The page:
For starters, there is no food crisis in America, he says. “Americans have access to abundant, safe and affordable food that is the envy of the rest of the world. It is produced by caring farmers using methods that are supported by science and backed by experience,” Bierman responds.
“Unfortunately for Time’s readers, the food plate of the article’s author, Bryan Walsh, is half empty. He blames modern pork production for much of what he considers to be today’s environmental concerns. He says pigs eat too much corn-based feed, which in turn, relies on too much commercial fertilizer.
“Walsh fails to credit pork production for its contribution to a recyclable and completely organic system that provides animal nutrients for crops. He also fails to mention no-till cropping methods, greenways and the land set aside for erosion control and wildlife areas – all of which occur regularly on America’s farms and go a long way in preventing soil erosion and nutrient runoff,” he continues.
Bierman says if the author had bothered to contact the National Pork Board, “he quickly would have learned how pork producers – through their own programs as well as through governmental regulation – have made environmental stewardship a way of life.”
The magazine author also ignores pork industry programs that help keep pork safe, abundant and nutritious including We Care, Pork Quality Assurance Plus, Transport Quality Assurance and others.
“Instead of talking about any of those positive efforts, Walsh relied on the negative and tired agenda-driven talking points offered by predictable opponents of modern food production,” Bierman points out.
Walsh is also wrong on animal husbandry, using loaded terms such as “prison-like conditions” and inferring that modern livestock production is directly responsible for antibiotic resistance. Pork producers using antibiotics responsibly and together with their herd veterinarians follow time-tested management practices. “The pork industry’s We Care initiative, adopted last year, reiterates what producers have always done by focusing on superior animal care, herd health and technology to produce safe food. This is quantified by the more than 38,000 producers who have already been certified in the PQA Plus program,” Bierman states. View programs at www.pork.org.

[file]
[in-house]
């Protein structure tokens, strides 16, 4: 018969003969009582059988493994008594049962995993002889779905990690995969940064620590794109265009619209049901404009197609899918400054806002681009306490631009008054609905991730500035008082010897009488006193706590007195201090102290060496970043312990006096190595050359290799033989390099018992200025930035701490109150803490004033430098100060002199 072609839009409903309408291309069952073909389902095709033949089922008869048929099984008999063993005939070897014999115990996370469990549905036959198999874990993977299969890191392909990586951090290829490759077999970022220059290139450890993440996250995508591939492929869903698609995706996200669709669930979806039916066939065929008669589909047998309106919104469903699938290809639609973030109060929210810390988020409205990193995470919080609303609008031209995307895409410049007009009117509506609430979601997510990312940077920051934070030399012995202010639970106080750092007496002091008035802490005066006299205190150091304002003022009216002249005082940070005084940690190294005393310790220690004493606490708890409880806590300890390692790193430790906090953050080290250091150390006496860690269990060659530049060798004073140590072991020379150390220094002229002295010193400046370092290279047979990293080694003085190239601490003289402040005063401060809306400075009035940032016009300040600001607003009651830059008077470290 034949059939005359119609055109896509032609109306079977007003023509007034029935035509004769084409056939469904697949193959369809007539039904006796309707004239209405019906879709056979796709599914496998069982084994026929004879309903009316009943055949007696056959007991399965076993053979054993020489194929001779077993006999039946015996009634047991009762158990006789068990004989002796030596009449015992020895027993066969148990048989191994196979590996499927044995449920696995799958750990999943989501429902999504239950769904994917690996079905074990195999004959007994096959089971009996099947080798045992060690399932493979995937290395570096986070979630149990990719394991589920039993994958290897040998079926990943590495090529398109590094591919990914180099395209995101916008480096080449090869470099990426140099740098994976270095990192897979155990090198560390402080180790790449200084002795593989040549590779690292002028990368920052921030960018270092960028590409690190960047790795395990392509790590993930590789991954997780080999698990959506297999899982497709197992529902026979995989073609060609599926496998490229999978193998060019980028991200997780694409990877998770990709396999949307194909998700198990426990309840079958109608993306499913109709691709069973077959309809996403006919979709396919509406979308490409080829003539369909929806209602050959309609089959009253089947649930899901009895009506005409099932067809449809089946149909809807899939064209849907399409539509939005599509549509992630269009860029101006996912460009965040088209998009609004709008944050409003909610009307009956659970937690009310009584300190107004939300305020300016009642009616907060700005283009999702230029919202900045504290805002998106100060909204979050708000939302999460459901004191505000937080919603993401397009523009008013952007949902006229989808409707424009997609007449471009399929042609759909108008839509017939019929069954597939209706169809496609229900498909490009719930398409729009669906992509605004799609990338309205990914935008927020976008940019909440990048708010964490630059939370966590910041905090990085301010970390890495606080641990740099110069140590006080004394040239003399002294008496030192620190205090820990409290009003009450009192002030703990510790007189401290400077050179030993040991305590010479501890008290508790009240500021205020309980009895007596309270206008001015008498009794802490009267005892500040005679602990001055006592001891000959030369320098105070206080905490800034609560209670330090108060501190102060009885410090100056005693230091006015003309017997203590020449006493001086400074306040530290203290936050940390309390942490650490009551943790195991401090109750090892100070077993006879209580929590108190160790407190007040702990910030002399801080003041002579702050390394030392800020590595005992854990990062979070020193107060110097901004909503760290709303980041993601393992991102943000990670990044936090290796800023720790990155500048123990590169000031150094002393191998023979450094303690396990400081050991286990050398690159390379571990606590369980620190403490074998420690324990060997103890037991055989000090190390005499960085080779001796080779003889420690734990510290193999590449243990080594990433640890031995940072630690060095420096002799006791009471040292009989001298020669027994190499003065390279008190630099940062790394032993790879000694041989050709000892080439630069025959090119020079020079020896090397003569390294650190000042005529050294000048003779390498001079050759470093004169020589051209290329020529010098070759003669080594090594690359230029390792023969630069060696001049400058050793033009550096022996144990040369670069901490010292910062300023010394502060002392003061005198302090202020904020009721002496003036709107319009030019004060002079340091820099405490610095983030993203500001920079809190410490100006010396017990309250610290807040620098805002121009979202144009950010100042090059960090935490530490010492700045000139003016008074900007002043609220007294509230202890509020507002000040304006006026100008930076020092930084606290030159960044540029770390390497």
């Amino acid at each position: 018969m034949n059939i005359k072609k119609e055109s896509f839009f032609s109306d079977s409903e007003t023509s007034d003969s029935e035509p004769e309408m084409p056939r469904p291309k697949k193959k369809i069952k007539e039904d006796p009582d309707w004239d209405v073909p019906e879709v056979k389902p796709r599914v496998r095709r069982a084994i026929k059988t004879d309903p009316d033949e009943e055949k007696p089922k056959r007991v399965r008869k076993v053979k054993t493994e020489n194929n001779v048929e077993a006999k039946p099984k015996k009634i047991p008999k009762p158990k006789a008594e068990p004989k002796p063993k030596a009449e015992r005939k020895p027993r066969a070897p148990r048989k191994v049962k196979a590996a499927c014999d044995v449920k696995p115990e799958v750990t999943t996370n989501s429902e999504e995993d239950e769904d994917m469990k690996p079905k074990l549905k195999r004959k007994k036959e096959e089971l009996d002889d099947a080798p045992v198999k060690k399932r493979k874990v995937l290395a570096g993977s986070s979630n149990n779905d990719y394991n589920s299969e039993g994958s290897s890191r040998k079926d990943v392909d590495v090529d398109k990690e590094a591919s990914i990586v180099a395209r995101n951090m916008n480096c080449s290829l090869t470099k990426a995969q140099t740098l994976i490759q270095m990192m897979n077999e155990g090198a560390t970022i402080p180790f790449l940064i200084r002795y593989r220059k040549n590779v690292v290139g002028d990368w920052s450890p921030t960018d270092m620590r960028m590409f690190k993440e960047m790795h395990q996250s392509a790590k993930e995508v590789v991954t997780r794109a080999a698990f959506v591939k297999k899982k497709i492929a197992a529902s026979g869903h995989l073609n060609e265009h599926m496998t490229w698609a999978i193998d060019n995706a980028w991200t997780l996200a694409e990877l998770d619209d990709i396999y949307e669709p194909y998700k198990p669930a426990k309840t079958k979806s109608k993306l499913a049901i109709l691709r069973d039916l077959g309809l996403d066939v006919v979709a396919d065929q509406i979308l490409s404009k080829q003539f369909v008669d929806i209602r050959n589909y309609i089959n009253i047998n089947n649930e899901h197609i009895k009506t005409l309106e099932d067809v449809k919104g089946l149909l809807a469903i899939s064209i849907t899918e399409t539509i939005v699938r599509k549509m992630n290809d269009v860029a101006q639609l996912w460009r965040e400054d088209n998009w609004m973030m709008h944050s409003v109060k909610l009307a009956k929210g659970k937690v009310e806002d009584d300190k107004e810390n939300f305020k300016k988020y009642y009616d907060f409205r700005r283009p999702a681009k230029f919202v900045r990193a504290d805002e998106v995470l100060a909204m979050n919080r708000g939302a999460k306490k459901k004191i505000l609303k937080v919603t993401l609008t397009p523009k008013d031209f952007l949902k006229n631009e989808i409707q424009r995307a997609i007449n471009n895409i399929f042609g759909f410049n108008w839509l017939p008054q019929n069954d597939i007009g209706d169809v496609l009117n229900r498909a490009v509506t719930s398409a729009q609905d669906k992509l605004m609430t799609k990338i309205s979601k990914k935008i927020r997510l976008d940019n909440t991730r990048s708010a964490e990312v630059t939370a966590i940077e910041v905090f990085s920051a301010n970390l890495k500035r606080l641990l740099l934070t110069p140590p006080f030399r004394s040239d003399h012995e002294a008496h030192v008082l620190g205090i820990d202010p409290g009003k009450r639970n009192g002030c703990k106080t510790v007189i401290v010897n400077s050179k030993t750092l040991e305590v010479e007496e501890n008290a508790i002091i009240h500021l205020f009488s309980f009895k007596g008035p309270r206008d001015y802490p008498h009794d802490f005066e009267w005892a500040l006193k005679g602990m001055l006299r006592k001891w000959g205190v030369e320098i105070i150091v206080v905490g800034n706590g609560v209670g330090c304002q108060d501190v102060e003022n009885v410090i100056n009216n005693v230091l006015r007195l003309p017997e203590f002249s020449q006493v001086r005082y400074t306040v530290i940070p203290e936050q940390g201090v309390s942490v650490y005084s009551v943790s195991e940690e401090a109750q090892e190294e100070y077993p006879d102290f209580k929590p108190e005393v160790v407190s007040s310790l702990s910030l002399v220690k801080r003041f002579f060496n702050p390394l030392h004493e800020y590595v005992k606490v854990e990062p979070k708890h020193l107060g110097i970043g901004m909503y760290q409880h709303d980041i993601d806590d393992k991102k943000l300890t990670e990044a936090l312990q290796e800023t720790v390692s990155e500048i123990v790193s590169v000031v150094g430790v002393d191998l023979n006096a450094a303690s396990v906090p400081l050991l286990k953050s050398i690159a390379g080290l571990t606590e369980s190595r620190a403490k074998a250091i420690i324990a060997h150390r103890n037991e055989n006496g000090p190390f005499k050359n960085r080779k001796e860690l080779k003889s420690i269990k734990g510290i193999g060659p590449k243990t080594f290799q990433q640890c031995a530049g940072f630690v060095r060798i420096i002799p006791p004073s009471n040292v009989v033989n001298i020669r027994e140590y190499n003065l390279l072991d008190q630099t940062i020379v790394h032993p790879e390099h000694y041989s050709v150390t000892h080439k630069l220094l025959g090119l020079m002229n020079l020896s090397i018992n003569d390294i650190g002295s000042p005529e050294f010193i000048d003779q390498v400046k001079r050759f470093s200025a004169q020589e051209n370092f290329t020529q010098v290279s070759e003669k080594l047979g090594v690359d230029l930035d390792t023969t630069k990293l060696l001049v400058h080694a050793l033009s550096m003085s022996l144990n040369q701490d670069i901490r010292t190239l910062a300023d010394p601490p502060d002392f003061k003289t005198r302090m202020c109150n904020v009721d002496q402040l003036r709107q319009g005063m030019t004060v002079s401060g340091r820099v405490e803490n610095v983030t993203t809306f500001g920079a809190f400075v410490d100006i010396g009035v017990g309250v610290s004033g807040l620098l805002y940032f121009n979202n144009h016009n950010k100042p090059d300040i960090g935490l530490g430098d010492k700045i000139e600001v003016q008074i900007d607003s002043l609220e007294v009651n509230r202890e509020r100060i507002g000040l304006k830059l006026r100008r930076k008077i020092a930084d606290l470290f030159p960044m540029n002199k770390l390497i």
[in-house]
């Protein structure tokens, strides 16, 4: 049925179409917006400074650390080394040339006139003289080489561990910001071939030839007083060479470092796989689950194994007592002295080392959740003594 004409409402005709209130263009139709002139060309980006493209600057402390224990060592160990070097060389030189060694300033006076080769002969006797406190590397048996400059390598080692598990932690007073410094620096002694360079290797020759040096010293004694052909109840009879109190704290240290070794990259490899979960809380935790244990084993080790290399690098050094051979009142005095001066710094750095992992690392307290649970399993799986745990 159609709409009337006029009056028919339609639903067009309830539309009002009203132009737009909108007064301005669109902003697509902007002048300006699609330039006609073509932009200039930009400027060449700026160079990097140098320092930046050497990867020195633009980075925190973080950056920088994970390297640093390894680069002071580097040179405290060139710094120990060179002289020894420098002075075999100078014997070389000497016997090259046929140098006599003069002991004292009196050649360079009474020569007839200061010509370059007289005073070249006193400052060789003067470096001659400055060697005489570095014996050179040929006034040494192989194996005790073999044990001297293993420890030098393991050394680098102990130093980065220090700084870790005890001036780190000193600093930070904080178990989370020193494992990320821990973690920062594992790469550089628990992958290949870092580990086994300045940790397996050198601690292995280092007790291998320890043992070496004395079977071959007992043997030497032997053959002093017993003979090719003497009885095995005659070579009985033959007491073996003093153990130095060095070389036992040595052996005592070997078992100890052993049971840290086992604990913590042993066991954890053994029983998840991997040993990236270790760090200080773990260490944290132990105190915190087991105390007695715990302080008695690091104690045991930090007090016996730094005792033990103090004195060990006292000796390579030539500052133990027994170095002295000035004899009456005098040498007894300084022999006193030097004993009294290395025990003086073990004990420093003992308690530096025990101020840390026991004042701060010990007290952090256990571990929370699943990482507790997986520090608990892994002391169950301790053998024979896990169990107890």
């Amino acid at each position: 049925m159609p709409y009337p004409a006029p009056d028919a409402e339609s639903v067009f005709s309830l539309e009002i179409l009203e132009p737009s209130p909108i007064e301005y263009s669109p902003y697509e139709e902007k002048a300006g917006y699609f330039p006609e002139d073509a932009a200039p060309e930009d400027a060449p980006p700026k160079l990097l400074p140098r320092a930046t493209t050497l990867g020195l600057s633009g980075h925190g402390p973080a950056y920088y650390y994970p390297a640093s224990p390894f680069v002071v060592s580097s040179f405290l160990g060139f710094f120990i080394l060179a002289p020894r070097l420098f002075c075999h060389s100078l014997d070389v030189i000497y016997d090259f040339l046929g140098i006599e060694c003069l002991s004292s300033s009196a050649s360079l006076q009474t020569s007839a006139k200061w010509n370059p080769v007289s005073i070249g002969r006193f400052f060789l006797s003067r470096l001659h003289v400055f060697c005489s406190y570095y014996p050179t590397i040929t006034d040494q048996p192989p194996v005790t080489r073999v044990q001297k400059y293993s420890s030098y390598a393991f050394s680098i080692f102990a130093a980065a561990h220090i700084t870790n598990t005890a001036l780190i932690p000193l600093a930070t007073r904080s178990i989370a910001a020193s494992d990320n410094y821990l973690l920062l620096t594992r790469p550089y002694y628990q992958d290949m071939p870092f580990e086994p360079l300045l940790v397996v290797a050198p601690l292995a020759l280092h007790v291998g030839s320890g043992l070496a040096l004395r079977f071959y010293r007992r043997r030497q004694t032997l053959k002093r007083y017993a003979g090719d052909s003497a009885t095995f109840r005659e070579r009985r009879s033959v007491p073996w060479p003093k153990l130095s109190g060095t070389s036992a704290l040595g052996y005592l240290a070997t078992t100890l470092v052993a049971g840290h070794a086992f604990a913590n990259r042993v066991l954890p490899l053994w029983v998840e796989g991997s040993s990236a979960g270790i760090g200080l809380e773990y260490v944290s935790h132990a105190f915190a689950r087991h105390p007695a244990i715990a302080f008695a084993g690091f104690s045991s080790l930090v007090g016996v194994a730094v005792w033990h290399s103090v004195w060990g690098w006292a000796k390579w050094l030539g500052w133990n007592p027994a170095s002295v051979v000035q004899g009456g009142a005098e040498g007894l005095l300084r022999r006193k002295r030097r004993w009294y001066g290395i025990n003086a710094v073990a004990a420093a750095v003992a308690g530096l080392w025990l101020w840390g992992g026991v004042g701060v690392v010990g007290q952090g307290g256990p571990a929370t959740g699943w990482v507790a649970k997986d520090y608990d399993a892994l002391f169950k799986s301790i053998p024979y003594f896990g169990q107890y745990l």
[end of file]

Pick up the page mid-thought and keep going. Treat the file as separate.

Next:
Final statements by the author that consumers should eat more fruits and green, less meat, which are better for people and the planet, ignores balance and perhaps uncovers the author’s true agenda: to get Americans to stop eating all meat.
In response, pork producers “must continue to let the public know that we are working hard to produce safe, affordable, high-quality food in the most responsible way possible,” Bierman says.
Meat Institute Urges Action
American Meat Institute (AMI) President and CEO J. Patrick Boyle is urging state agriculture commissioners, secretaries and directors to contact the editors of Time magazine to express their disappointment with last week’s cover story, and to demand a balanced story written by an unbiased reporter.
“I’m sure you will agree this article makes a complete mockery of the modern miracle that happens every day in America’s agricultural sector and completely distorts a range of issues, including large-scale animal operations, food safety, nutritional data, ‘the hidden costs’ of corn, the use of antibiotics in livestock, climate change and the virtues of eating organic,” Boyle wrote in a letter sent Friday to members of the National Association of State Departments of Agriculture.
Boyle also took AMI’s opposition to the Time article to the airwaves in a radio feed on the National Association of Farm Broadcasters radio network, airing on dozens of radio stations across the country.